The Water Quality Control Commission is the administrative agency responsible for developing specific water quality policy in Colorado, in a manner that implements the broader policies set forth by the Legislature in the Colorado Water Quality Control Act. We adopt water quality classifications and standards for surface and groundwaters, as well as various regulations aimed at achieving compliance with those classifications and standards.
We usually meet the second Monday (and Tuesday, if necessary) of each month, with some variations due to holidays or joint meetings with other bodies.
The meetings are held in the Sabin Cleere Conference Room of the Colorado Department of Public Health and Environment, 4300 Cherry Creek Drive South, in Denver unless otherwise noticed.
- Determine who to contact with water-related issues
Colorado vs. federal water acts
- The major elements of the federal Clean Water Act and the Colorado Water Quality Control Act are very similar.
- Each is based on a discharge permit program for "point source" discharges of pollutants, requiring that discharges meet both federally established, technology-based effluent limitations and state-adopted water quality standards.
- The permit program is enforced through potential civil and criminal penalties.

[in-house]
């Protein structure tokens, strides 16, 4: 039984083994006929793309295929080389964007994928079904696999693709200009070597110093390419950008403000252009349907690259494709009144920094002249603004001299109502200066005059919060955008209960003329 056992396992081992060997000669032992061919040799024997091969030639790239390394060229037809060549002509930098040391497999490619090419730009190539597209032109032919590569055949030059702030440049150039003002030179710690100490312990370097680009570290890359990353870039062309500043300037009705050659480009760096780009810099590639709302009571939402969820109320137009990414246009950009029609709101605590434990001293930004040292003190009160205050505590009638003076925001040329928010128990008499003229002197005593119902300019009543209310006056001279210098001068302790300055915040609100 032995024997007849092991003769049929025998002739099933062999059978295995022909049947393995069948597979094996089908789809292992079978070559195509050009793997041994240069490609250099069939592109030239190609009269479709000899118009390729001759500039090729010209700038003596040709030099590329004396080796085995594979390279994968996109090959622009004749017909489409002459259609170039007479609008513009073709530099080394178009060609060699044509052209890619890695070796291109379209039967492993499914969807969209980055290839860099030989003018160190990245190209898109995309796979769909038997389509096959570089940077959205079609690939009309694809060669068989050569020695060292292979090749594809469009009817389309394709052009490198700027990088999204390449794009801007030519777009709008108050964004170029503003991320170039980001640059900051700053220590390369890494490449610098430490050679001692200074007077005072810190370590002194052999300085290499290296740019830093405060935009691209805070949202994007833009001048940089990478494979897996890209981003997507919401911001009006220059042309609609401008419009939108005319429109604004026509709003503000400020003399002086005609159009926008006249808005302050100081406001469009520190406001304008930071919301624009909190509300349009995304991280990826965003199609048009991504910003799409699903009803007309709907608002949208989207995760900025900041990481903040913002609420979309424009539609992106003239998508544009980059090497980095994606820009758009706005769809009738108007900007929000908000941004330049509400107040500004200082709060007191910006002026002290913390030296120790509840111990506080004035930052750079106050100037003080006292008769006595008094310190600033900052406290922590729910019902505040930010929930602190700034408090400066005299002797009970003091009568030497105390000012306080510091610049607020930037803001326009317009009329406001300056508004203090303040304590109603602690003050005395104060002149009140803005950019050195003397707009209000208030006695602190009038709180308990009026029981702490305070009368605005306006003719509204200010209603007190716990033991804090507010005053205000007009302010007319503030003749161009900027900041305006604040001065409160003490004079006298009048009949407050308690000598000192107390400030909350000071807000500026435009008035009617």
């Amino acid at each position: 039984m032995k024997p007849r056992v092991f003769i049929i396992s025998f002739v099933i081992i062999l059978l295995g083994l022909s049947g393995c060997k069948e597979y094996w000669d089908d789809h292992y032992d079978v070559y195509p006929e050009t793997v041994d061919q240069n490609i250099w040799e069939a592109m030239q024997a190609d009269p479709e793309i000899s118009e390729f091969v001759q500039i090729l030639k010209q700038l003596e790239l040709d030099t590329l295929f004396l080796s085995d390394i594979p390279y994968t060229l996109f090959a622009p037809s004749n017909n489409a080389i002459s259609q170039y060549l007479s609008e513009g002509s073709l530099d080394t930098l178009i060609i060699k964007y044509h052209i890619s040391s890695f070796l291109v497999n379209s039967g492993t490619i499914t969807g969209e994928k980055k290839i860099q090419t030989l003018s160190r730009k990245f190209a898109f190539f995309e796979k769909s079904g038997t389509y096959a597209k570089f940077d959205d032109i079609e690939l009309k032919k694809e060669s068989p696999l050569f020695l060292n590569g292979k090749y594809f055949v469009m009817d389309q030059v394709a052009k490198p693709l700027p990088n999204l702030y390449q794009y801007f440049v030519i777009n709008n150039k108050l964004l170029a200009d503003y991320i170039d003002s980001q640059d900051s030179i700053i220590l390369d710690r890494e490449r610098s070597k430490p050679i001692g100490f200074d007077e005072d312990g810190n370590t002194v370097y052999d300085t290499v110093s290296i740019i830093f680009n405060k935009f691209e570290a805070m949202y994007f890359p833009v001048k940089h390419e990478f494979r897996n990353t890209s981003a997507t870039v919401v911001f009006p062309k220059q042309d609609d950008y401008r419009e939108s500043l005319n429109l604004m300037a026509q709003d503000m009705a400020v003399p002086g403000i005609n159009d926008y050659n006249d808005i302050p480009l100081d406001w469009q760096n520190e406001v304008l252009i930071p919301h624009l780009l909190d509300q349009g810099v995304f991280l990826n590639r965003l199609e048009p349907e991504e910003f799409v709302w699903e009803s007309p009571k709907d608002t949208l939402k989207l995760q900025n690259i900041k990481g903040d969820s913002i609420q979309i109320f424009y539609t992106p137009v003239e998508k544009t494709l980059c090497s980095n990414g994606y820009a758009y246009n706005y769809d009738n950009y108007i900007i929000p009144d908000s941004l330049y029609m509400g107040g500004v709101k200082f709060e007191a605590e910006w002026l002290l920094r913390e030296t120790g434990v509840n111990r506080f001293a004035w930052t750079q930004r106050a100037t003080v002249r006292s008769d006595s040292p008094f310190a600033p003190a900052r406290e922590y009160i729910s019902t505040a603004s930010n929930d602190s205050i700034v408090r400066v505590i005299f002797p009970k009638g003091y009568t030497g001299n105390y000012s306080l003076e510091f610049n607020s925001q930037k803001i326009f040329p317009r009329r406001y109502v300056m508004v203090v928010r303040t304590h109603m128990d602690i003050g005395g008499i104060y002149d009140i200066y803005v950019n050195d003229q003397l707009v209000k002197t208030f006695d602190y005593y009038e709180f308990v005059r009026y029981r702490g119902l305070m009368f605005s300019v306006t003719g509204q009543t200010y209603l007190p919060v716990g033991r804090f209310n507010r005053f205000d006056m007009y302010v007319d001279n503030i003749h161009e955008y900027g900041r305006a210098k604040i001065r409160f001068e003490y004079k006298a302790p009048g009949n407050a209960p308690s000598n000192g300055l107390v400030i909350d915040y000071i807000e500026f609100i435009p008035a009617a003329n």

- The Colorado act says the state "shall maintain a program which does not conflict with the provisions of the federal act."
- Areas in which the Colorado act differs from the federal act include:
- The federal act regulates only surface water quality, while in Colorado "waters of the state" is defined to include groundwater.
- The Colorado act includes a number of special provisions (particularly in Section 25-8-104) to ensure water quality control efforts in Colorado don’t interfere with Colorado's established water rights system.
- The Colorado act includes a requirement for "site approval" of new or expanded domestic wastewater treatment plants, which doesn’t appear in the federal act.
- Under the Colorado act, the state may adopt "control regulations" for a fairly broad set of water quality protection purposes, subject to specific limitations on adopting control regulations for agricultural nonpoint sources.
- The Colorado act includes a program addressing potential groundwater quality impacts from agricultural chemicals, administered largely by the commissioner of agriculture, which has no parallel in the federal act.
- Please note that the Colorado Water Quality Control Act doesn’t address drinking water quality management issues that are addressed by the federal Safe Drinking Water Act.
- Until 2006, Colorado's drinking water program was implemented under the general public health protection authority of the Colorado Board of Health.
- In 2006, the Legislature transferred rulemaking authority to us from the Board of Health.